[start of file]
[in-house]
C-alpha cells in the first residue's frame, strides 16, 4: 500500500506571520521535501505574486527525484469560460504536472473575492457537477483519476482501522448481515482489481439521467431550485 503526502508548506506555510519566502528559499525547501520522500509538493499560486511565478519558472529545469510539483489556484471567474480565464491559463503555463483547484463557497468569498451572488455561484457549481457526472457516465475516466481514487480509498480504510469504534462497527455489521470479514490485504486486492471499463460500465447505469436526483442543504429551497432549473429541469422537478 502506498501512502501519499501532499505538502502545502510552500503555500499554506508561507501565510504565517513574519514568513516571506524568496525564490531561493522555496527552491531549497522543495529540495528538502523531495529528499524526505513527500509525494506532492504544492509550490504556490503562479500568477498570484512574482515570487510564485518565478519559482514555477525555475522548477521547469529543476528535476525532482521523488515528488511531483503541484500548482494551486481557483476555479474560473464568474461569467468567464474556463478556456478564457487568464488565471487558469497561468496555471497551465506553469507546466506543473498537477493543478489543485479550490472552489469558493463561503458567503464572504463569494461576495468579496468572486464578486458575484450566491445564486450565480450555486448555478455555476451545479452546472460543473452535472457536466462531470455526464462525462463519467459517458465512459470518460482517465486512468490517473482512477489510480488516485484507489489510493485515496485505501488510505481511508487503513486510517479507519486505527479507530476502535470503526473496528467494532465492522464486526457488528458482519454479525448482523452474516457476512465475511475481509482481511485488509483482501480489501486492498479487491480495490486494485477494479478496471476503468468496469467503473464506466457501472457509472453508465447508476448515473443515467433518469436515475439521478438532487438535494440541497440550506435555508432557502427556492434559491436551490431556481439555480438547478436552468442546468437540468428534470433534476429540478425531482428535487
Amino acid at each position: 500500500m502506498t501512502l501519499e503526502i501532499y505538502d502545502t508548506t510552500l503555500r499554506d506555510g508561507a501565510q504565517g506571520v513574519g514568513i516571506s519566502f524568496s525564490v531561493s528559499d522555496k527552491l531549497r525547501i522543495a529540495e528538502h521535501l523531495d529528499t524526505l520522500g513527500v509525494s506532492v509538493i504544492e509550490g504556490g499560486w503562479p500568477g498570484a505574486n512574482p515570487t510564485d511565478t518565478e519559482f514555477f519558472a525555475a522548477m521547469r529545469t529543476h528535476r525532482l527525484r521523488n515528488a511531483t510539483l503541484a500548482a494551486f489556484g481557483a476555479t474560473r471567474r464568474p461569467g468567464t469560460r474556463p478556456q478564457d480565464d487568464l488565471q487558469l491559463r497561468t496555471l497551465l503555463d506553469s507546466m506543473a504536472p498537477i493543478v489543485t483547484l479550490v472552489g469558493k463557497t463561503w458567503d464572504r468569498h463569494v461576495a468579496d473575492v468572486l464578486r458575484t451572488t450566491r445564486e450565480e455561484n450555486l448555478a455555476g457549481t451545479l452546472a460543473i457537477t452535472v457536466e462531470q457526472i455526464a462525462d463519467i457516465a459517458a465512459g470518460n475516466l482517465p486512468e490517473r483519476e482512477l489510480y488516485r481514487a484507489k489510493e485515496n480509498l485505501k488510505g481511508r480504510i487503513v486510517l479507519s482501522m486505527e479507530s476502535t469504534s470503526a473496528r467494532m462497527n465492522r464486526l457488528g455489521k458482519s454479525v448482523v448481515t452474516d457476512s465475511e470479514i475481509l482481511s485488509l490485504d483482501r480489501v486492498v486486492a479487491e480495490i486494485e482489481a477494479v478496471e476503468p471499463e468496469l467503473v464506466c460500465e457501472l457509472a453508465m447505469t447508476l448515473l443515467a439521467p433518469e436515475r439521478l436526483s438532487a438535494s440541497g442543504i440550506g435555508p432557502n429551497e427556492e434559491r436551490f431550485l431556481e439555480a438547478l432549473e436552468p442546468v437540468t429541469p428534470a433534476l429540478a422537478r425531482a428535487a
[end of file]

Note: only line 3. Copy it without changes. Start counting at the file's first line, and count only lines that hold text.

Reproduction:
Amino acid at each position: 500500500m502506498t501512502l501519499e503526502i501532499y505538502d502545502t508548506t510552500l503555500r499554506d506555510g508561507a501565510q504565517g506571520v513574519g514568513i516571506s519566502f524568496s525564490v531561493s528559499d522555496k527552491l531549497r525547501i522543495a529540495e528538502h521535501l523531495d529528499t524526505l520522500g513527500v509525494s506532492v509538493i504544492e509550490g504556490g499560486w503562479p500568477g498570484a505574486n512574482p515570487t510564485d511565478t518565478e519559482f514555477f519558472a525555475a522548477m521547469r529545469t529543476h528535476r525532482l527525484r521523488n515528488a511531483t510539483l503541484a500548482a494551486f489556484g481557483a476555479t474560473r471567474r464568474p461569467g468567464t469560460r474556463p478556456q478564457d480565464d487568464l488565471q487558469l491559463r497561468t496555471l497551465l503555463d506553469s507546466m506543473a504536472p498537477i493543478v489543485t483547484l479550490v472552489g469558493k463557497t463561503w458567503d464572504r468569498h463569494v461576495a468579496d473575492v468572486l464578486r458575484t451572488t450566491r445564486e450565480e455561484n450555486l448555478a455555476g457549481t451545479l452546472a460543473i457537477t452535472v457536466e462531470q457526472i455526464a462525462d463519467i457516465a459517458a465512459g470518460n475516466l482517465p486512468e490517473r483519476e482512477l489510480y488516485r481514487a484507489k489510493e485515496n480509498l485505501k488510505g481511508r480504510i487503513v486510517l479507519s482501522m486505527e479507530s476502535t469504534s470503526a473496528r467494532m462497527n465492522r464486526l457488528g455489521k458482519s454479525v448482523v448481515t452474516d457476512s465475511e470479514i475481509l482481511s485488509l490485504d483482501r480489501v486492498v486486492a479487491e480495490i486494485e482489481a477494479v478496471e476503468p471499463e468496469l467503473v464506466c460500465e457501472l457509472a453508465m447505469t447508476l448515473l443515467a439521467p433518469e436515475r439521478l436526483s438532487a438535494s440541497g442543504i440550506g435555508p432557502n429551497e427556492e434559491r436551490f431550485l431556481e439555480a438547478l432549473e436552468p442546468v437540468t429541469p428534470a433534476l429540478a422537478r425531482a428535487a